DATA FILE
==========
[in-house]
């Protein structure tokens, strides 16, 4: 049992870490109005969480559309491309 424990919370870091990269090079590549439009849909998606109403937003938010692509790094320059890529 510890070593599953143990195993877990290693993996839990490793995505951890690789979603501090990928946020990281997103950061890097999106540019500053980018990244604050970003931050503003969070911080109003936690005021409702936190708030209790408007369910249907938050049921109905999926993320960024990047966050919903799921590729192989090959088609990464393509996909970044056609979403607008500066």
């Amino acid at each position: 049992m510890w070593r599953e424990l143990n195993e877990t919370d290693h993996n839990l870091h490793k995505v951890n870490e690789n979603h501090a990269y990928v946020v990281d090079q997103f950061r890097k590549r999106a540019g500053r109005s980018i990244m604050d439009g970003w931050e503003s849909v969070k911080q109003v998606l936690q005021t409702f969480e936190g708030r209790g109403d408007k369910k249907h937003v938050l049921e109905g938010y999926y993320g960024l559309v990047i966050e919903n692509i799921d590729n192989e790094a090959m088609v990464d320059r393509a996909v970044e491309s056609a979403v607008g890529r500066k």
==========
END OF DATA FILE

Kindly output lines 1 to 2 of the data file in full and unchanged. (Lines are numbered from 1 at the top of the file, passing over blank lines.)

[in-house]
């Protein structure tokens, strides 16, 4: 049992870490109005969480559309491309 424990919370870091990269090079590549439009849909998606109403937003938010692509790094320059890529 510890070593599953143990195993877990290693993996839990490793995505951890690789979603501090990928946020990281997103950061890097999106540019500053980018990244604050970003931050503003969070911080109003936690005021409702936190708030209790408007369910249907938050049921109905999926993320960024990047966050919903799921590729192989090959088609990464393509996909970044056609979403607008500066």